World Health Organization says coronavirus airborne transmission is possible indoors

World Health Organization says coronavirus airborne transmission is possible indoors

As already reported, Dr. Trish Greenhalgh, a professor of primary health care at the University of Oxford said the WHO's new scientific brief is not convincing as it is clear that the members of the committee interpreted the evidence differently.

The team comprising an epidemiologist and an animal health specialist are flying to China to try and identify the pandemic's animal source, WHO spokesperson Margaret Harris said a United Nations press conference in Geneva.

Human immunodeficiency virus (HIV), the virus that causes AIDS, was often a fatal infection when it emerged in the 1980s, but today is considered manageable with antiretroviral drugs. As per the agency, "Infected people can transmit the virus both when they have symptoms and when they don't have symptoms", while earlier World Health Organization said that the asymptomatic transmission, while it may occur, was probably "very rare".

"We can not become distracted with retrospection and fingerpointing. This is a question we all need answered", she said. Droplets typically drop to the ground soon after they leave the mouth or nose of an infected person.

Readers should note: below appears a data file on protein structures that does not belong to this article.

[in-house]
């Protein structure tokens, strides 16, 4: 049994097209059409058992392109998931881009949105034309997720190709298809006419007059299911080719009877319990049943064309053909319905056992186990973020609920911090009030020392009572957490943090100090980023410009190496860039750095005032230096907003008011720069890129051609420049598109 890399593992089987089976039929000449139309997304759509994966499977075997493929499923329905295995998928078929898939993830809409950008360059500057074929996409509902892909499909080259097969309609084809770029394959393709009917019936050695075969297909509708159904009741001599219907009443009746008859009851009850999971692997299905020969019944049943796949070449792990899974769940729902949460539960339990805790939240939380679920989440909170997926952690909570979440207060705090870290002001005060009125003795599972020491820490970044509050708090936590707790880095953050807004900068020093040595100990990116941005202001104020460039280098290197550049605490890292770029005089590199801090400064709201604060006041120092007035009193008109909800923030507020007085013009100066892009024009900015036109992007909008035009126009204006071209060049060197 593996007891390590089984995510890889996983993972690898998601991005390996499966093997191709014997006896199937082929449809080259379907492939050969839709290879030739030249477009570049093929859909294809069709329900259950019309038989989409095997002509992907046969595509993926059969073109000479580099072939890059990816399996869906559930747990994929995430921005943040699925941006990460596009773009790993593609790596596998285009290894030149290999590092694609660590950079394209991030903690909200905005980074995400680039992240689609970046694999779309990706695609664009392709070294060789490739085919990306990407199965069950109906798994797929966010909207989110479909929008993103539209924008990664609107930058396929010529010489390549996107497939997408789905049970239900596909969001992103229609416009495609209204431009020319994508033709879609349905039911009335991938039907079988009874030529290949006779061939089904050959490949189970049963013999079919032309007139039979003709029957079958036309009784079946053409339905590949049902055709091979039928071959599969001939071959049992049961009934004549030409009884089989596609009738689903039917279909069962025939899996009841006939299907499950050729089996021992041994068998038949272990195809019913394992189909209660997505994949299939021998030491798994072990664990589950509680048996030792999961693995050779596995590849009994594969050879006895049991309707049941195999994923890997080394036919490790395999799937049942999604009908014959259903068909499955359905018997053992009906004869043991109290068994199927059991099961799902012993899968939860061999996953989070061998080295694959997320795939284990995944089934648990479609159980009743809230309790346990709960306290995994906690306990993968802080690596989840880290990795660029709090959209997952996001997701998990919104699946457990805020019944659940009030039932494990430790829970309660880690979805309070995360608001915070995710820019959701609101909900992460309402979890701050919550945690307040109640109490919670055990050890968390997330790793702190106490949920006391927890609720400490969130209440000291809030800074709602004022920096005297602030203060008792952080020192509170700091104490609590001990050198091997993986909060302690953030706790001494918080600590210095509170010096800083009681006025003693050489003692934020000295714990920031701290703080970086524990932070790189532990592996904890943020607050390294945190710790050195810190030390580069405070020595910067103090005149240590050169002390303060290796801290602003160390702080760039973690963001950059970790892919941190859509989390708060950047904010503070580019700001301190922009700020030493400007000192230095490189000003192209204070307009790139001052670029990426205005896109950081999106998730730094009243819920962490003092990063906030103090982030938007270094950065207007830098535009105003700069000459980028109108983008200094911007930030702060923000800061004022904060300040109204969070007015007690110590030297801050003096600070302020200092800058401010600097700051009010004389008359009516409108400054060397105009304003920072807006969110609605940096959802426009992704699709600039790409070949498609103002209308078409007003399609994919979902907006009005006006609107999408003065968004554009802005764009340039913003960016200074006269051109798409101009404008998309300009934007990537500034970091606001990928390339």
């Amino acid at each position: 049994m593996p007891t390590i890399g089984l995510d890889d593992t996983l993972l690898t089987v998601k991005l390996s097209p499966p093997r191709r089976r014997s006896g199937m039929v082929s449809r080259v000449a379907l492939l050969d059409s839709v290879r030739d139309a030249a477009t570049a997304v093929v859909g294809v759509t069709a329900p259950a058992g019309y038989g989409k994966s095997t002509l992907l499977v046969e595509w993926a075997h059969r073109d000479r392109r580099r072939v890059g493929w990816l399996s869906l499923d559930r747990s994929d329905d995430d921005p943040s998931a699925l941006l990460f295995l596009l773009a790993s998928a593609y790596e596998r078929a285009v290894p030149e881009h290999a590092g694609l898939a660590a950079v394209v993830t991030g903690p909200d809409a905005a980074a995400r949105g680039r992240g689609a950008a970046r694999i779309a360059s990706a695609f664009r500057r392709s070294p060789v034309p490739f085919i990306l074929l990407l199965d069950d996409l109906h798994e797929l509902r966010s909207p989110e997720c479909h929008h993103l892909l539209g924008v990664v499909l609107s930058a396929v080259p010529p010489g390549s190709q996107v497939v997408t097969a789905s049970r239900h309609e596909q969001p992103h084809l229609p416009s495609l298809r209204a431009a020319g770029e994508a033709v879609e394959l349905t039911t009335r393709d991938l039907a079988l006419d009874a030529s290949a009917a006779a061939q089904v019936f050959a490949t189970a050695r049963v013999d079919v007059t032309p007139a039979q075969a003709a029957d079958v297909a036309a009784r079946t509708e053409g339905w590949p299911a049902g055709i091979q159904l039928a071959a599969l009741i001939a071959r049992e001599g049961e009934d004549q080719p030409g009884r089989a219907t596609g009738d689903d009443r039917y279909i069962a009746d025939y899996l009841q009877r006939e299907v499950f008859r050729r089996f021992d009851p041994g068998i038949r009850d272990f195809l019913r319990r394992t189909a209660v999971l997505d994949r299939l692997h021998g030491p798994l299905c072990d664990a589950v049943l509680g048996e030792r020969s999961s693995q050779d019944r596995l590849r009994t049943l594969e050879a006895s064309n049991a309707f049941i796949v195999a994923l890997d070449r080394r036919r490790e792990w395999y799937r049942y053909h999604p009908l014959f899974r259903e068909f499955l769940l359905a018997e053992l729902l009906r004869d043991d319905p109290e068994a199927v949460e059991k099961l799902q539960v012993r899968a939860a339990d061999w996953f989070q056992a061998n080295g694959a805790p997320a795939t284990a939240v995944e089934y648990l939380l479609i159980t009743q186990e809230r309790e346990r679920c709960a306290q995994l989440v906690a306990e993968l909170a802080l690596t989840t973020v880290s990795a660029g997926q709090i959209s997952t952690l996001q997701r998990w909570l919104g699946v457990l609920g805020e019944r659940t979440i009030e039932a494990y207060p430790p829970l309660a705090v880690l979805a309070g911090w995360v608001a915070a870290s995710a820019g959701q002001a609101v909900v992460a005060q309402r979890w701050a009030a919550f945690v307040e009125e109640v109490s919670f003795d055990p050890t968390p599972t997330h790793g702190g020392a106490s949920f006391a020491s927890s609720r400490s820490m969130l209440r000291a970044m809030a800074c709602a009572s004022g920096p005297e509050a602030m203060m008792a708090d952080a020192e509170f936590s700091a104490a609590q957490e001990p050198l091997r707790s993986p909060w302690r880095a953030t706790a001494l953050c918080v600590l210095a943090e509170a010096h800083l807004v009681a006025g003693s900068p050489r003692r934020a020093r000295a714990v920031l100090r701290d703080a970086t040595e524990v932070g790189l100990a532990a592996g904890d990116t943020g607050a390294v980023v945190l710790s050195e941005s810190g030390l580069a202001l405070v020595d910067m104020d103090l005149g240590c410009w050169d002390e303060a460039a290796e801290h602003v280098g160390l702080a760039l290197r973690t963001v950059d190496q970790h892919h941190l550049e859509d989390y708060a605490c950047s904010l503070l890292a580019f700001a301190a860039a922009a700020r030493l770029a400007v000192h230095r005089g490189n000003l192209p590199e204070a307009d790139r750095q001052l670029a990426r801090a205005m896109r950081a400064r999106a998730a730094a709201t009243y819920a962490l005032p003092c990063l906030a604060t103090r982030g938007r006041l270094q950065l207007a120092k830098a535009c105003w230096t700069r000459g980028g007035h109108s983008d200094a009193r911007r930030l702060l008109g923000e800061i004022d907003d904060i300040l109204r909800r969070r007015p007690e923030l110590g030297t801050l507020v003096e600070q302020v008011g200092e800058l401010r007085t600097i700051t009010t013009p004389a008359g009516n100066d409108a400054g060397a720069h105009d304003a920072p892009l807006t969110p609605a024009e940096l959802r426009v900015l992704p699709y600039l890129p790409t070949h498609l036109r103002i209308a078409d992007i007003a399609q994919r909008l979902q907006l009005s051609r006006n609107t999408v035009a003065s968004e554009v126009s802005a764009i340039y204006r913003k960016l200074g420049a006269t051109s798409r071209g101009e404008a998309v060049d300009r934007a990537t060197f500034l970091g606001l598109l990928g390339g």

"Detailed investigations of these clusters suggest that droplet and fomite [surface] transmission could also explain human-to-human transmission within these clusters", the agency said, stressing that bad hand hygiene, a lack of adequate social distancing, and forgoing face masks could also all play a role in the spread.

The updated information came after hundreds of scientists and engineers drafted an open letter to the World Health Organization demanding it changes its stance on transmission, which had said the virus was spread by droplets that are much larger and heavier, and fall through the air faster, than aerosols.

In its latest figures posted on Friday, the WHO said there were 228,102 new cases across the world. In the letter published on Monday by the Journal Clinical Infectious Disease (Oxford Academic), the scientists said it is time to address airborne transmission of Covid-19.

Globally, there have been 1.25 million confirmed COVID-19 cases and almost 4.6 lakh deaths since the outbreak began late a year ago, according to data compiled by Johns Hopkins University.

Airborne transmission can be problematic in restaurants and bars, for example, where people are often maskless and thus more vulnerable.

The organisation's director-general, Dr Tedros Adhanom Ghebreyesus, has recently warned the global COVID-19 infection rate is accelerating.

He added, however, "I think it's a reasonable assumption that it does occur". "To be able to see if we can mitigate against that".

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